KONOS is perfect for building families, because the bulk of the activities are done together. It is sooooooo natural. The easier part of the activity is done by the young ones, while the more difficult tasks in an activity are done by the older ones. While doing ATTENTIVENESS: Ear/Sound/Music one activity is to build a crawl through ear under the dining room table. Older kids take the lead in knowing the parts of the ear and saying the parts aloud. Younger kids hear the repeated parts and learn them in “the trickle down” of the construction of the ear. An older child may tell a younger brother to go get a sea shell for the cochlea. There is learning even in the going and getting. Younger kids may contribute in the sequencing of the parts in the proper order. Amazingly, it was a little brother in our family that had the idea to use mom’s panty hose for the ear drum forming a membrane when tied from chair leg to chair leg (I would have opted for the toy drum myself); however, the little kids could not implement the idea on their own. It took the big brother to figure out how to tie the hose tightly enough to work. Now, the youngest could pretend to be a sound wave as he crawled though the ear, hit the ear drum and bounced off. Bong!
But what about activities where everyone is supposed to be doing the same thing such as dissecting a cow’s or pig’s eyeball in ATTENTIVENESS: Eyes/Seeing? For those kinds of activities I think it is helpful to consider the activity a bus that all the students get on at the same time and place. You can level the activity to each child’s information saturation point, and when the child is saturated with information to the level you think he should be, he gets off the bus and leaves the activities.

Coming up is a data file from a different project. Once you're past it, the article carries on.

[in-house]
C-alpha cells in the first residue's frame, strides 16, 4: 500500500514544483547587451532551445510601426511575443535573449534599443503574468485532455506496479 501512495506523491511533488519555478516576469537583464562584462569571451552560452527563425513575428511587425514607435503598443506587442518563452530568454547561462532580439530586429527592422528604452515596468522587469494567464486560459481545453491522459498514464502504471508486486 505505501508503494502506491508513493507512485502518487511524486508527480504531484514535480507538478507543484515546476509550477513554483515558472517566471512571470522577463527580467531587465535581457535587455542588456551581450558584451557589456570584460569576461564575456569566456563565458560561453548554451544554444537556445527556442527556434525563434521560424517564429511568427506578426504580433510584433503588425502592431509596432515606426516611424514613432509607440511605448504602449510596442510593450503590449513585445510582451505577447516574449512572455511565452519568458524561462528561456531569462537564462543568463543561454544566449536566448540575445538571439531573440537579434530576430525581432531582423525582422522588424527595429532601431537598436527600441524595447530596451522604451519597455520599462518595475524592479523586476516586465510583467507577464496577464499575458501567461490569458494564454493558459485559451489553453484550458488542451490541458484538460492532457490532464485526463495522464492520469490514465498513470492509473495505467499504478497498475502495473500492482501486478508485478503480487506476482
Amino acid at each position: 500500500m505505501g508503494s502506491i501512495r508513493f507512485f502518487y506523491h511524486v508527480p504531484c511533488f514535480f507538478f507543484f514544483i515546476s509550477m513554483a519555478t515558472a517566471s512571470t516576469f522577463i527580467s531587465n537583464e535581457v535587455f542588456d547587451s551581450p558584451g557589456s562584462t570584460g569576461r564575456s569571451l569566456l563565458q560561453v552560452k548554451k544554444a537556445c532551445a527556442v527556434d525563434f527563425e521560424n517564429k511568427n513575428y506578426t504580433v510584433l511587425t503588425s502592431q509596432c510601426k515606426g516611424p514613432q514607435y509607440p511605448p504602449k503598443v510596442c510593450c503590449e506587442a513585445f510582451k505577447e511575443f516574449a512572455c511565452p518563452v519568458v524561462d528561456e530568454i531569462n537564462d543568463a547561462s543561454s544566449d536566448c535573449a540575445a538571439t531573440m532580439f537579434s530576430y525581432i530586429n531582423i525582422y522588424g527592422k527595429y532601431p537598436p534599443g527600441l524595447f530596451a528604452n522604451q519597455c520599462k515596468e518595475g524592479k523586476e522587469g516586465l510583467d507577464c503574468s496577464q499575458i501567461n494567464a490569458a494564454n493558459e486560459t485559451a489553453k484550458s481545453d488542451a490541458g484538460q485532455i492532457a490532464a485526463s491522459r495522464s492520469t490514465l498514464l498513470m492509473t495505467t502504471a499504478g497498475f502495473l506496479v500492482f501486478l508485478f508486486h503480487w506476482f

Rhett was 5 years old when he dissected his eyeball. After sawing through the tough sclera and cornea out popped the oozing aqueous humor and the lens….which landed on the table-protecting newspaper AND MAGNIFIED the print! Well, of course it did… but I was as surprised as Rhett. I made Rhett name all the above eye parts before he left the table looking through his lens and singing O’ Magnify The Lord. He got off the bus. But Jordan was 8 years old, and I required more of him. He drew the eyeball and labelled the parts as did Jason, the 11 year old did, before they took apart an old camera and compared it to the eye. Now it was time for Jordan to get off the bus. Jason was still required to write a paper comparing the ways the camera was like the eye and how it was different, before he could get off the bus.
The shear beauty of teaching everyone together keeps mom sane….and that is very important for there are no substitute teachers in homeschool when mom is burned out! All morning long, mom has been teaching the 3R’s on all these individual levels. After lunch, mom puts down her juggling balls and teaches KONOS to all her kids together at one time.
You have to realize that every kid will get something different than the other child, because they are at different levels….. and that is absolutely fine. The parts of the ear and eye are not on the SAT test, and if they have need of them again, they can always google it on their cell phone to refresh their memory. So why go through the activity in the first place if you do not remember all the information? Sit down, because what I am about to share with you is the sum total of education….PROCESS NOT PRODUCT. Translated that means you should focus on the process of how to learn NOT the answers. If you give a man a fish (answer) you will feed him for a day. Teach a man to fish (process) you will feed him for life. Likewise, if you focus on the process and not the product/answers, you will give your child the gift of how to learn ANYTHING. Then he can FIND HIS OWN ANSWERS…. long after you are gone.
All these activities are the vehicle to teach the PROCESS of how to learn, the meat. The information is the gravy.